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By Matt Fotia

Mental Health issues comes in all shapes and sizes.

And despite the strides made in recent years there remains a stigma around seeking help, especially at sporting clubs.

One EFNL club is going above and beyond to make sure all of its members have a safe space to talk freely about their struggles and start the process of getting the help they need.

Surrey Park, under the communications leadership of Grace Sketcher, have been in the social media spotlight of late for their ongoing Instagram TV (IGTV) series RUOK TV.

Hosted by Sketcher, the series has seen a number of Surrey Park personalities talk openly about their experiences with Mental Health, whether that be their own struggles or their loved ones battles.

Sketcher, who has been connected to the club for a number of years via her brother Darcy – who plays in the senior side – stepped up her involvement ahead of the scheduled 2020 season training as part of the Panthers first senior women’s side.

With the season cancelled due to the coronavirus, Surrey Park like all EFNL clubs were keen to keep their members engaged sans football and netball.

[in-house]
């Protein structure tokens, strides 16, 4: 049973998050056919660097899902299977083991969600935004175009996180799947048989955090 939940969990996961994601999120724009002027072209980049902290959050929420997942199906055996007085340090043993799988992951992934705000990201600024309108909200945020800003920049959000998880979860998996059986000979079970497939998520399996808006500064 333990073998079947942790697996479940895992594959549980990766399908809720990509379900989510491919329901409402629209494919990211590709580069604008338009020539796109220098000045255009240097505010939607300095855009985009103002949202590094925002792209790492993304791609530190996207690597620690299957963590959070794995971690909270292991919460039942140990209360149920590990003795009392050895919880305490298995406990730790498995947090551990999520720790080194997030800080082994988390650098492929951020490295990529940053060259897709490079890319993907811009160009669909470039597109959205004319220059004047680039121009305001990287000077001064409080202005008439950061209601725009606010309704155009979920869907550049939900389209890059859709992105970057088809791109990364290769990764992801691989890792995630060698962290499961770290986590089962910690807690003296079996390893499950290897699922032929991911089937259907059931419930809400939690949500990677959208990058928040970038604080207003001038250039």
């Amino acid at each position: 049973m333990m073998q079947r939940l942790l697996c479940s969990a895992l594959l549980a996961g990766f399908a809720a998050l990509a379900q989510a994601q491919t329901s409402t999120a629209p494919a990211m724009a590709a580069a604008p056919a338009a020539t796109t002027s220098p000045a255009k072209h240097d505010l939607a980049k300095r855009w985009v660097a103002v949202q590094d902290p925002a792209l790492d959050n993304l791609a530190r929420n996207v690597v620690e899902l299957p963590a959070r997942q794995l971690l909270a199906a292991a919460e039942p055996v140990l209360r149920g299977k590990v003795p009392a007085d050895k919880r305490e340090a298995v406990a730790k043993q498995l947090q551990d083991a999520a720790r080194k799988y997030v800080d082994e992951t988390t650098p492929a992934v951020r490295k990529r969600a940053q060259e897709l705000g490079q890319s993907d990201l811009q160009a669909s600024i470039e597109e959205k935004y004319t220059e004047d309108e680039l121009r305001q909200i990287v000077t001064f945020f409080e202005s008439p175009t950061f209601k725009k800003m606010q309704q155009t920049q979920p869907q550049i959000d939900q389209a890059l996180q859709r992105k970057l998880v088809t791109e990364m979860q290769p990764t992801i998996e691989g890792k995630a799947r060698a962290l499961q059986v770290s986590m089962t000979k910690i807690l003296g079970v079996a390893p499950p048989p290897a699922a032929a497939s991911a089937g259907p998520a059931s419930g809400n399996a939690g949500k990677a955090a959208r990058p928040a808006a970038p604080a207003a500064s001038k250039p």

Sketcher, who has always had a passion for creative topics proposed the idea of RUOK TV and was so convincing that the club handed her the title of club Communications Adviser.

 

Mental Health is something very close to Grace, having battled with Anxiety and Depression amongst other things throughout her life, particularly throughout the stressful end of her Year 12 studies.

Things got so bad that Grace couldn’t bring herself to go to school and pretend to be the bubbly personality that people knew her as.

“It got to a point where I didn’t even want to go to school, because I found I couldn’t be around people or be the person that most people assumed I was,”

“The effort I had to put in to pretend to be that person had become so exhausting that I knew if I was going to get back to who I was, I needed to reach out to someone.”

Despite the signs being visible to those close to her, Sketcher says that the stigma around approaching someone who is struggling stopped them from reaching out to her.

“People around me had realised I was struggling, but it is a sensitive topic because a lot of people don’t want to reach out before you come to them and explain how you’re feeling,”

“So when I finally let all my friends and family know what was going on, it was a weight off their shoulders as well because they knew that they could finally actively help me.”

The beginning of the pandemic hit Sketcher – like many others – hard.

Working in a supermarket meant she was at the forefront of initial buyer panic and she says that the transition to online counselling can become confronting for those suffering anxiety. She says finding her own pace has helped her cope with the ongoing uncertainty in the world.

RUOK TV landed on the Surrey Park Instagram on the 5th of September after six weeks of planning and preparation from Sketcher and the Panthers.